Landlord’s Place of Residence Exclusion Not Applicable in Tenancy Tribunal Case

April 2024

Read Time: 2 Minutes

A case brought to the Tenancy Tribunal in November 2023 questioned whether the Tenancy Tribunal had the authority to hear the tenant's grievances, given a "flat share agreement" existed between the involved parties. The case makes interesting reading for landlords and tenants who share a primary residence. 

In this case, before hearing the case the Tribunal considered whether the exclusion in Section 5(1)(n) of the Residential Tenancies Act 1986 (RTA) applied. This section excludes certain tenancies where the premises are used primarily as the landlord's place of residence.

Why Was the Exclusion Not Applicable? 

In this recent case, the adjudicator found that the exclusion was not applicable as: 

  • The downstairs area was a physically separate space from the landlord's residence, featuring its own entrance and amenities.
  • Both the tenant and landlord functioned as separate households.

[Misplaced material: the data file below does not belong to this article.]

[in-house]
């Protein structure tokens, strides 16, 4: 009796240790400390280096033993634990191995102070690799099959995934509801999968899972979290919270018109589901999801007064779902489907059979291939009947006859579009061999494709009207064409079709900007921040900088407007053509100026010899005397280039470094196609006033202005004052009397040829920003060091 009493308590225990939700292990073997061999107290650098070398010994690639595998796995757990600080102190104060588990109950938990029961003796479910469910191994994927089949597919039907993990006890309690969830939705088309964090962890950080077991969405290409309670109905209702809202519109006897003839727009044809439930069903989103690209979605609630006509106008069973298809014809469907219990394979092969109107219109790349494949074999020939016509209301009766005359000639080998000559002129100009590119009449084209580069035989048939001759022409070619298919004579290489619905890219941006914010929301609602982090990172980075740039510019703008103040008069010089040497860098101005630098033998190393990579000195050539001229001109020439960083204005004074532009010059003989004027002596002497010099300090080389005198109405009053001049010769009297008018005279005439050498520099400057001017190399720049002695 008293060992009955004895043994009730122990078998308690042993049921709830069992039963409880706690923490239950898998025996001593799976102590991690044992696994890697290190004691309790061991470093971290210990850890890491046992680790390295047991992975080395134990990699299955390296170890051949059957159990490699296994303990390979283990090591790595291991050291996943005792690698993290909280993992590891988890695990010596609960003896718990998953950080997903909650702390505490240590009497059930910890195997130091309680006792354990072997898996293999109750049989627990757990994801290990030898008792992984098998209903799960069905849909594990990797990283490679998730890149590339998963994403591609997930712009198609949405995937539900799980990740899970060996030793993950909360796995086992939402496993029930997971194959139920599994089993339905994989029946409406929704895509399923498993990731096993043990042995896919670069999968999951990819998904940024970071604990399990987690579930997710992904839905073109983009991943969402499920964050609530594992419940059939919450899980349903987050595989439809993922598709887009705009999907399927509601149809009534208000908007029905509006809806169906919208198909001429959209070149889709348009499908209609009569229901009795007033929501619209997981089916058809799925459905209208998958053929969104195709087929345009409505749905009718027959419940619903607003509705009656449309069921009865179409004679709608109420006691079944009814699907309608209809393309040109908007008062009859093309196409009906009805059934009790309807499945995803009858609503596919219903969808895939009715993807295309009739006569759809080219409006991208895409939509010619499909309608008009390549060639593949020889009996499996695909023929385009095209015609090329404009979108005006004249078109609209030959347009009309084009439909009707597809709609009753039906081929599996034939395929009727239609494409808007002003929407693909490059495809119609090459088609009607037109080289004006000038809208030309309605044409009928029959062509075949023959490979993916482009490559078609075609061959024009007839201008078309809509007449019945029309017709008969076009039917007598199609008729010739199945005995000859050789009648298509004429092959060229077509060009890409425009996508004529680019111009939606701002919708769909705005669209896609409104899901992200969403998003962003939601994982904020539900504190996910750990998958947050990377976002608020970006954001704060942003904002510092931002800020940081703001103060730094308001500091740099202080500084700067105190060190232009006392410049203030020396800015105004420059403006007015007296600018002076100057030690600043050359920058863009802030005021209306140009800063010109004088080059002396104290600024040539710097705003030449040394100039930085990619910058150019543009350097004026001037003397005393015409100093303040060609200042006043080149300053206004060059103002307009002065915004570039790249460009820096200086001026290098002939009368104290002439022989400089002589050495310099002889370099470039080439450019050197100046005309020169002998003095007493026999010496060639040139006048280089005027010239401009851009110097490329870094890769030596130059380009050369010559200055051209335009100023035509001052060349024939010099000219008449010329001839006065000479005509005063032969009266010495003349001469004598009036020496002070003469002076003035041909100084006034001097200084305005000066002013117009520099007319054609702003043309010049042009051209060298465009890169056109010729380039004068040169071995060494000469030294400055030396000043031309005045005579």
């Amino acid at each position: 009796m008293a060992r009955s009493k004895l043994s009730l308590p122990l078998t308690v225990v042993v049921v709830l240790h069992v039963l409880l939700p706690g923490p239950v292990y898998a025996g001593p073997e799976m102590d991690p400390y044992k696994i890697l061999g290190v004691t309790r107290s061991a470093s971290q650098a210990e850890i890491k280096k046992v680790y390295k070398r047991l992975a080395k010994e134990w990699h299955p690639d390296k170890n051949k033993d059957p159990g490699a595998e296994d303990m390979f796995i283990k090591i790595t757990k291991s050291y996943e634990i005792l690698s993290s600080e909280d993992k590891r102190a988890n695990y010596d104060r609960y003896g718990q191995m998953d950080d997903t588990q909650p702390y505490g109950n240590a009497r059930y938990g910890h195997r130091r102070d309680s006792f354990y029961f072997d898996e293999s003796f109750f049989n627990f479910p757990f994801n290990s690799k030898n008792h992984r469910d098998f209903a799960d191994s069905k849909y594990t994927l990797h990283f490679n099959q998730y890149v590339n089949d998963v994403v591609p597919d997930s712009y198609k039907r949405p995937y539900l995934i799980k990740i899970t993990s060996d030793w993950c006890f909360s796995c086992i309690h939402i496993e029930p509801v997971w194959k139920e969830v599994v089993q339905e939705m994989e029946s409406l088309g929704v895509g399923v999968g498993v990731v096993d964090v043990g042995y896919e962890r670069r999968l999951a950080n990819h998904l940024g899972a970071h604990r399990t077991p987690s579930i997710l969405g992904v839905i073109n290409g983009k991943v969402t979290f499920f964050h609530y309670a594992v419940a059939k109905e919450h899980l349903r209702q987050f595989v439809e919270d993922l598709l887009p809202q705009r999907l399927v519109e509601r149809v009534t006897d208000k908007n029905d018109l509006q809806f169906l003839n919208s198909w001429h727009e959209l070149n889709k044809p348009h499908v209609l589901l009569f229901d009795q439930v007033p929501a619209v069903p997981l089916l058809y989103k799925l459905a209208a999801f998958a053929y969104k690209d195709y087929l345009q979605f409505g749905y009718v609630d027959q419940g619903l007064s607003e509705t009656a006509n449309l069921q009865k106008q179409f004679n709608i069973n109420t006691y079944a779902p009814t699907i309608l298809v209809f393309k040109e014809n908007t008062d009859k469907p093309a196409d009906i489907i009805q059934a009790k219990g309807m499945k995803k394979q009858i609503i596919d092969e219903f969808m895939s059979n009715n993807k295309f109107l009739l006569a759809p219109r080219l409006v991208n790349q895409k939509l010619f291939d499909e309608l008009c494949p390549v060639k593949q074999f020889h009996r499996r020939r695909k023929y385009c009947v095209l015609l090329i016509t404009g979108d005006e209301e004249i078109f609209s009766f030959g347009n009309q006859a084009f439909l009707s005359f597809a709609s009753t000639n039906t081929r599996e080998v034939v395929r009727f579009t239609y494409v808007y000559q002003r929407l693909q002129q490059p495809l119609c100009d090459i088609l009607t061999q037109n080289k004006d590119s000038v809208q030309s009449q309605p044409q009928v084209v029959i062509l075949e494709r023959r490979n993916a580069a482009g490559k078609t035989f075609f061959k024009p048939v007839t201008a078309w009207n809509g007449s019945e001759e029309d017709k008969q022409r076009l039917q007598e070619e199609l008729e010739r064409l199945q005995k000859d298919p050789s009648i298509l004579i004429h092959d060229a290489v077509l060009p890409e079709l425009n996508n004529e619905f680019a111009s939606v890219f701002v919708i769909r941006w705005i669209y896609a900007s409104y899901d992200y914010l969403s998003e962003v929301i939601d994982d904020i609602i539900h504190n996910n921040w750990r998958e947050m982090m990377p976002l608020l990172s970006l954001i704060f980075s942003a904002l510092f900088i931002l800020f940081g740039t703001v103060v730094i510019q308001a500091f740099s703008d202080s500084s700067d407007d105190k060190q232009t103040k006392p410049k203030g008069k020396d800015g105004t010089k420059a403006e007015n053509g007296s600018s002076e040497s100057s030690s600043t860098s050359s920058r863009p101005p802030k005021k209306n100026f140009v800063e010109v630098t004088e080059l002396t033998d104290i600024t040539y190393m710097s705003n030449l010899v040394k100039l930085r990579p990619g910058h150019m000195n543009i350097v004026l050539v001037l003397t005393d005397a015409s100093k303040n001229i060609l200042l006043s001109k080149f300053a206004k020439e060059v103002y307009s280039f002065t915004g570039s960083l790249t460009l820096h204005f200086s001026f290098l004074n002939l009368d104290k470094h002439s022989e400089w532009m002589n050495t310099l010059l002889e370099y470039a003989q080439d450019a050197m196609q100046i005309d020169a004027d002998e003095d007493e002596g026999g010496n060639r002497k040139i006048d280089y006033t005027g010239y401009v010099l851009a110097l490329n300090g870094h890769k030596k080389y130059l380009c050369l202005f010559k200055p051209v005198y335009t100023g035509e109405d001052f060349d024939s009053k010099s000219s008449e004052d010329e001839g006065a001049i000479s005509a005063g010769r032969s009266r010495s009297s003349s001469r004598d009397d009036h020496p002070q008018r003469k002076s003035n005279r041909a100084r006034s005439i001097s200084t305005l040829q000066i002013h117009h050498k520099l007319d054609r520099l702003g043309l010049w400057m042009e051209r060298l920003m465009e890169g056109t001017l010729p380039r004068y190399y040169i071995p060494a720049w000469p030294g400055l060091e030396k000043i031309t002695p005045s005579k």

• The landlord did not freely enter into the tenant’s area and the tenant had sole occupancy of the lower level. There was no suggestion the tenant was free to use any part of the upper level.
  • Having a shared driveway and sharing the power supply and internet were in themselves not sufficient grounds to establish that the ‘premises’ was the entirety of the whole house.

Having established these facts, the adjudicator ruled that despite a flat share agreement being in place the Tenancy Tribunal had the jurisdiction to deal with the tenant’s claims. The case was then heard by the Tribunal. 

What Can We Learn from This Case? 

We can take from this case that for Section 5(1)(n) of the RTA to apply it is necessary to evaluate the extent of communal living amenities and whether the tenant's area is self-contained. 

The full case can be read here. 

Other Interesting Tenancy Tribunal Cases 

At Crockers, our property managers keep a close eye on Tenancy Tribunal cases and how the law is being interpreted. 

Read our write ups of these recent interesting cases: Tenant Refunded Almost $60,000 After Illegal Tenancy and Landlords Fined Following Invalid Termination Notices. 

If you’d like some further advice on renting out your property contact our Property Management team on or call for a chat on 09 623 5952


request an info pack

Get in touch with us today

Call 0800 CROCKERS or Call 0800 2762 5377

This website uses cookies to ensure you get the best experience on our website. Learn more.